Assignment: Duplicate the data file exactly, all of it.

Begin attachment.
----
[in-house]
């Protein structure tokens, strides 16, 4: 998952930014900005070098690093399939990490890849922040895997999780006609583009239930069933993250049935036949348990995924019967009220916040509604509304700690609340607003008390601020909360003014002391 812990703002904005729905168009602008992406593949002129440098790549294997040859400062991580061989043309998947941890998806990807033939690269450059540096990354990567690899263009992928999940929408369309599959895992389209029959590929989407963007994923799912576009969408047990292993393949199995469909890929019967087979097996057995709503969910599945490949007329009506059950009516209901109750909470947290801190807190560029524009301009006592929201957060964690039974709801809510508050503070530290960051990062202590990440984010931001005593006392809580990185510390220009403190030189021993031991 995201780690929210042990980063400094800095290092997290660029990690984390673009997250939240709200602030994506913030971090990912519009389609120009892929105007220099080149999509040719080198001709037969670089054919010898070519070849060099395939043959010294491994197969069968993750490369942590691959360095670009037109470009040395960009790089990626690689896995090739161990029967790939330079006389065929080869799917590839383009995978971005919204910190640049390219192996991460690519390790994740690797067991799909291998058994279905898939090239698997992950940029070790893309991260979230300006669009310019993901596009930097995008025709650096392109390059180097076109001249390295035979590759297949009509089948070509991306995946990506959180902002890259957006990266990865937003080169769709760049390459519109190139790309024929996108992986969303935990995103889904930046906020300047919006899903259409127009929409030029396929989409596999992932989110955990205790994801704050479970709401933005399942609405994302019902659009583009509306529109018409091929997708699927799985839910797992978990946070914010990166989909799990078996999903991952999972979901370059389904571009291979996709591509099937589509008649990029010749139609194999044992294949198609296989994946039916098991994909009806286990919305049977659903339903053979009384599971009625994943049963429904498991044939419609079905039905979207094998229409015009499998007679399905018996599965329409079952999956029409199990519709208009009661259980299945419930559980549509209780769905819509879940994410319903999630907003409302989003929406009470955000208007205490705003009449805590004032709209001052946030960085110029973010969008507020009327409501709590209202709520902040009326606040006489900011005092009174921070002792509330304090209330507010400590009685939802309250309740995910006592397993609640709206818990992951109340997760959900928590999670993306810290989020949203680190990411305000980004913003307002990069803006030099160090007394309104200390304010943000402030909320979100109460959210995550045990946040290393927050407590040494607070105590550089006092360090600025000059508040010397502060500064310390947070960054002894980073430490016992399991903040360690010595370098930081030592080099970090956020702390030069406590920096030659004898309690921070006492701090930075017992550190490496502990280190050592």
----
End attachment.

[in-house]
């Protein structure tokens, strides 16, 4: 998952930014900005070098690093399939990490890849922040895997999780006609583009239930069933993250049935036949348990995924019967009220916040509604509304700690609340607003008390601020909360003014002391 812990703002904005729905168009602008992406593949002129440098790549294997040859400062991580061989043309998947941890998806990807033939690269450059540096990354990567690899263009992928999940929408369309599959895992389209029959590929989407963007994923799912576009969408047990292993393949199995469909890929019967087979097996057995709503969910599945490949007329009506059950009516209901109750909470947290801190807190560029524009301009006592929201957060964690039974709801809510508050503070530290960051990062202590990440984010931001005593006392809580990185510390220009403190030189021993031991 995201780690929210042990980063400094800095290092997290660029990690984390673009997250939240709200602030994506913030971090990912519009389609120009892929105007220099080149999509040719080198001709037969670089054919010898070519070849060099395939043959010294491994197969069968993750490369942590691959360095670009037109470009040395960009790089990626690689896995090739161990029967790939330079006389065929080869799917590839383009995978971005919204910190640049390219192996991460690519390790994740690797067991799909291998058994279905898939090239698997992950940029070790893309991260979230300006669009310019993901596009930097995008025709650096392109390059180097076109001249390295035979590759297949009509089948070509991306995946990506959180902002890259957006990266990865937003080169769709760049390459519109190139790309024929996108992986969303935990995103889904930046906020300047919006899903259409127009929409030029396929989409596999992932989110955990205790994801704050479970709401933005399942609405994302019902659009583009509306529109018409091929997708699927799985839910797992978990946070914010990166989909799990078996999903991952999972979901370059389904571009291979996709591509099937589509008649990029010749139609194999044992294949198609296989994946039916098991994909009806286990919305049977659903339903053979009384599971009625994943049963429904498991044939419609079905039905979207094998229409015009499998007679399905018996599965329409079952999956029409199990519709208009009661259980299945419930559980549509209780769905819509879940994410319903999630907003409302989003929406009470955000208007205490705003009449805590004032709209001052946030960085110029973010969008507020009327409501709590209202709520902040009326606040006489900011005092009174921070002792509330304090209330507010400590009685939802309250309740995910006592397993609640709206818990992951109340997760959900928590999670993306810290989020949203680190990411305000980004913003307002990069803006030099160090007394309104200390304010943000402030909320979100109460959210995550045990946040290393927050407590040494607070105590550089006092360090600025000059508040010397502060500064310390947070960054002894980073430490016992399991903040360690010595370098930081030592080099970090956020702390030069406590920096030659004898309690921070006492701090930075017992550190490496502990280190050592």